A lot of work has been put into Mozilla’s Unicode support. Supporting downloadable fonts in a cross-platform way would also be a lot of work and would potentially require navigating past a bunch of patents but the rewards would be small. For the purpose of rendering non-ISO-8859-1 characters Mozilla already provides Unicode support that, in the long run, is a lot better approach than using pseudo-Latin downloadable fonts separately on each site.

9. In Mozilla Firefox my style sheet doesn’t work! Why?

Here’s the check list:

  • 1. Does the HTML document validate? Styling misnested markup may cause strange effects.
    • * The <link> and <style> elements should be inside the <head> element.
  • 2. Does the CSS style sheet pass the syntax check? The CSS error handling rules require erroneous parts to be ignored rather than fixed by guessing.
    • * Lengths other than zero should be followed by a proper unit without a space between the number and the unit (eg. 1.2em).
    • * The character to use between the property name and the value is the colon—not the equal sign.
    • * HTML markup, such as <style>, does not belong in .css files.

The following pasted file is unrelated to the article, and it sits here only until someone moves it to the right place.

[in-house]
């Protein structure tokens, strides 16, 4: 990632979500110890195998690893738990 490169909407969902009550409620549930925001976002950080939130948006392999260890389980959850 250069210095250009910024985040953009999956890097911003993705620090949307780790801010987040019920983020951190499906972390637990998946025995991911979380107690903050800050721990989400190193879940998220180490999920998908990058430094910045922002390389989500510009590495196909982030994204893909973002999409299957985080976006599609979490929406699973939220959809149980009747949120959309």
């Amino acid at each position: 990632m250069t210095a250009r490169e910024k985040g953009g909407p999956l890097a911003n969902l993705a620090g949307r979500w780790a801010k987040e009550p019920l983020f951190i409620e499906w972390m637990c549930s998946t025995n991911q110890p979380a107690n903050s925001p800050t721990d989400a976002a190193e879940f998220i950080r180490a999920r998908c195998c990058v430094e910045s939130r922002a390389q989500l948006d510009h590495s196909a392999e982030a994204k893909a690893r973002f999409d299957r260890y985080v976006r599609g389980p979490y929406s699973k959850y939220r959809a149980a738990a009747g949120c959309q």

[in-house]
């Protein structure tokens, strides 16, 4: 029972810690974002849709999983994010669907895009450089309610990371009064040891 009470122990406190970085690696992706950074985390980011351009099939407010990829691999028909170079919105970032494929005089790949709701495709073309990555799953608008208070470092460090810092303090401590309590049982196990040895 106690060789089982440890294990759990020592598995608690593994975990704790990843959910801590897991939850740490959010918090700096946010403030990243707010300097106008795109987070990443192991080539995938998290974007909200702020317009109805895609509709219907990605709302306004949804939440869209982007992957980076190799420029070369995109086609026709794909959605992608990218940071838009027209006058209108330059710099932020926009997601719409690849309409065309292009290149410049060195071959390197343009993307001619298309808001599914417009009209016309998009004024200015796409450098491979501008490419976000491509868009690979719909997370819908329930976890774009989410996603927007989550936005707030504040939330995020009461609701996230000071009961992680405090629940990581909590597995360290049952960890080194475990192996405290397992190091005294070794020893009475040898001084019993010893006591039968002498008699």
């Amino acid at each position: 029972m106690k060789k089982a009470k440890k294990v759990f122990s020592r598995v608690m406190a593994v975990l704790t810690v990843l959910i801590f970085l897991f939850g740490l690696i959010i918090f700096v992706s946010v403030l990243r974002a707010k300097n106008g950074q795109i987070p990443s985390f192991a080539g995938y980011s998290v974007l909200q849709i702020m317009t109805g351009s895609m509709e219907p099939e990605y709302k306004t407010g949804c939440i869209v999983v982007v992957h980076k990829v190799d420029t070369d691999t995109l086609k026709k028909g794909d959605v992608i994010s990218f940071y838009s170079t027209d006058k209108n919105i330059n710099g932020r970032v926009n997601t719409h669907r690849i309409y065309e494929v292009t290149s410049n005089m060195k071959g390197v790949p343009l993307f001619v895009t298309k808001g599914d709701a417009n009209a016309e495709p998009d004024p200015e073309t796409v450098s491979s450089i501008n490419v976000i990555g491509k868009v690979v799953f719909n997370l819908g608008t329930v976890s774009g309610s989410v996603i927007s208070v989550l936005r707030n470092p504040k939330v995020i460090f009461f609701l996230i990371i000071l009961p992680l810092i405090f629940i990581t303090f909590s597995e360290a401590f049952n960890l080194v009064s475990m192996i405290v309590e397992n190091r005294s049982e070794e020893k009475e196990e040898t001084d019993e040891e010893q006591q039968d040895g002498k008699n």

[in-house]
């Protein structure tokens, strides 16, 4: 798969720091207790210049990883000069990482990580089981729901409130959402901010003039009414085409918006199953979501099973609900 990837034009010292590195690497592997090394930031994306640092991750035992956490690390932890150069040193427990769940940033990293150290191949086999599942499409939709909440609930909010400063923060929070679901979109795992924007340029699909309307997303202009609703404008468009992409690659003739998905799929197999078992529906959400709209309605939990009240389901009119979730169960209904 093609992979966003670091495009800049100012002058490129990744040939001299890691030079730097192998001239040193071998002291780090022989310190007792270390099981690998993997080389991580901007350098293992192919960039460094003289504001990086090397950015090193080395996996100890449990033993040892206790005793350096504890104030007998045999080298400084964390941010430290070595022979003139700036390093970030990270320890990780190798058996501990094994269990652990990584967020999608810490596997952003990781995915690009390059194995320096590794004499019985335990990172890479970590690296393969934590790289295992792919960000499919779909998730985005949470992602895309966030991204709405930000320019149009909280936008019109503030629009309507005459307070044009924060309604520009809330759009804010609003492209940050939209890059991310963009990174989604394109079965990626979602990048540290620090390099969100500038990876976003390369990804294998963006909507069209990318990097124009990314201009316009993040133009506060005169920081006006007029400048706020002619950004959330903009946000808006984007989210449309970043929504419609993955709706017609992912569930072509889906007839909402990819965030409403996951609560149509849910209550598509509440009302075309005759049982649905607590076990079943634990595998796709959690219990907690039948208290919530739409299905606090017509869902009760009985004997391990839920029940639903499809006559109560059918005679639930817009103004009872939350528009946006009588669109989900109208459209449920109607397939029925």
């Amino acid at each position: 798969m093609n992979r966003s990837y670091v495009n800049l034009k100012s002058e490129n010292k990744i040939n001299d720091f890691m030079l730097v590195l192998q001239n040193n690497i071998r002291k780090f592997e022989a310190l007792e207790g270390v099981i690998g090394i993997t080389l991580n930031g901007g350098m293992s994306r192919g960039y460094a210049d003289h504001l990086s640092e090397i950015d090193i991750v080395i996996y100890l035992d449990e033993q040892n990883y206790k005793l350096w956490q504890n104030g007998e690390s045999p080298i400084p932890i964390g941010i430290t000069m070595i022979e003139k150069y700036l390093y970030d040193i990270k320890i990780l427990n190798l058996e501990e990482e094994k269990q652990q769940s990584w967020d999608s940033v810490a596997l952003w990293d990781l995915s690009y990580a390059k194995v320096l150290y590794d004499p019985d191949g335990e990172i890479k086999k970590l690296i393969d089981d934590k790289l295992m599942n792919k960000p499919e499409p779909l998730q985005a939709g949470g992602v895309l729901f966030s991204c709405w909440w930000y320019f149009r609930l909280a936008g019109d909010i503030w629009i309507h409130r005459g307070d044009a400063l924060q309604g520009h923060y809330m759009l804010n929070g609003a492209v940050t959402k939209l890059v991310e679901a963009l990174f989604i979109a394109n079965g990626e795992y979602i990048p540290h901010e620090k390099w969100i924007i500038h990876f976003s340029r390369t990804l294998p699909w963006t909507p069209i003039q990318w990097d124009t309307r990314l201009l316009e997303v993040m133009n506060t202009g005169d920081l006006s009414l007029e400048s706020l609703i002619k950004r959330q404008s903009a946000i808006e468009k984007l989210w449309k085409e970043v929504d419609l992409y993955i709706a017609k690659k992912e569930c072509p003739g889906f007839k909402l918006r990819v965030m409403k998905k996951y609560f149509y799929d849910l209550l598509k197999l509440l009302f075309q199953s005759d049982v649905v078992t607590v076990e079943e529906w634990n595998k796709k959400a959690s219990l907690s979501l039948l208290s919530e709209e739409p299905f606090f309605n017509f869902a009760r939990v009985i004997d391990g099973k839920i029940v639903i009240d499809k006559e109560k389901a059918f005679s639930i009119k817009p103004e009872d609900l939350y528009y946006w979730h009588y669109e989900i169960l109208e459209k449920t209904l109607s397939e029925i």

• * font-face is not a real CSS property. The property is font-family and @font-face is an at-rule.
    • * If @import is used, it should be the first thing in a CSS file.
    • * In Mozilla 1.8a4 and later (not in Firefox 1.0) CSS parsing errors are reported to the JavaScript console.
  • 3. Is the server sending the proper Content-Type header for CSS style sheets?
  • 4. Class names and ids are case-sensitive.
  • 5. The element selectors are case-sensitive with XML.
  • 6. Style sheet processing instructions are only allowed in the prolog of XML documents. Also, they only work in XML documents—not in documents served as text/html.
  • 7. width and height do not apply to non-replaced inline elements such as (by default) <span>.
  • 8. text-align: center; centers inline content within a block. It does not (and should not) center the block box itself. A block is centered by setting its margin-left and margin-right to auto and its width to a value that makes the block narrower than its containing block.

It is also possible, although not very likely, that you are seeing a bug.